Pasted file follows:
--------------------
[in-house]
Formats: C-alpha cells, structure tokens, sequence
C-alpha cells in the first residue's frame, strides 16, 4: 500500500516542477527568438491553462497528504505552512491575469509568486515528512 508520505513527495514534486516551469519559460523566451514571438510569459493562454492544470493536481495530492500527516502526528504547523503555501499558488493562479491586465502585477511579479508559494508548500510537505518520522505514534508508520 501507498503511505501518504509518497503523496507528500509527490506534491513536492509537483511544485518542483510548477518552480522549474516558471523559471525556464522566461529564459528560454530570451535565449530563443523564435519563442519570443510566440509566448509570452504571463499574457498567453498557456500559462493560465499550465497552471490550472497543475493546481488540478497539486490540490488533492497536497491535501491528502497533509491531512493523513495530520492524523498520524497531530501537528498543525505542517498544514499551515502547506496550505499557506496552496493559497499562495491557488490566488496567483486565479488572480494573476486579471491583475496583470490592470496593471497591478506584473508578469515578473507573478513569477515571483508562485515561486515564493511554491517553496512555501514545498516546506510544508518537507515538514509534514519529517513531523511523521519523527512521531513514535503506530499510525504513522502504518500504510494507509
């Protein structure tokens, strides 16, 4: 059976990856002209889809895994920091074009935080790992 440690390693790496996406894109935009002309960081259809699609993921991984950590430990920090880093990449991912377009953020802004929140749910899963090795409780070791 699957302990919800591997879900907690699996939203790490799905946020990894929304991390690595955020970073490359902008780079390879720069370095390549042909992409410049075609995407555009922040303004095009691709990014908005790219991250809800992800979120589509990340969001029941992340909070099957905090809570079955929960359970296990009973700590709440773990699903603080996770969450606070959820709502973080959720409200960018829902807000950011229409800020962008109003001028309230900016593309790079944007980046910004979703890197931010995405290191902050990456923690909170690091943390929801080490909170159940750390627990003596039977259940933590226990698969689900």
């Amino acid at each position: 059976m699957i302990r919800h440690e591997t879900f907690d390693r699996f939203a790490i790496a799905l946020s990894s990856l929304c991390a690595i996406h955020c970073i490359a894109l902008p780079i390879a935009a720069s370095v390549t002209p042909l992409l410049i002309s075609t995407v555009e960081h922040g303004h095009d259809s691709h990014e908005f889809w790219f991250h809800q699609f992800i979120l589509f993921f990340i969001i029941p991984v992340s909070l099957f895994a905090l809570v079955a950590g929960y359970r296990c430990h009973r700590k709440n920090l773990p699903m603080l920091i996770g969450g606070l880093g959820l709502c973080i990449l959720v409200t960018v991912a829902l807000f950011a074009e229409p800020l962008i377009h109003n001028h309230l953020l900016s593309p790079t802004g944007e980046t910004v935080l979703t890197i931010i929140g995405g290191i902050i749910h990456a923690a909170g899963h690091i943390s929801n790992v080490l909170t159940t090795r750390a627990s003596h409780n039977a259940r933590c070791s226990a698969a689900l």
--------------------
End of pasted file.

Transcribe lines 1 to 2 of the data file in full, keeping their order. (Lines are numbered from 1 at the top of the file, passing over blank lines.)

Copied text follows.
[in-house]
Formats: C-alpha cells, structure tokens, sequence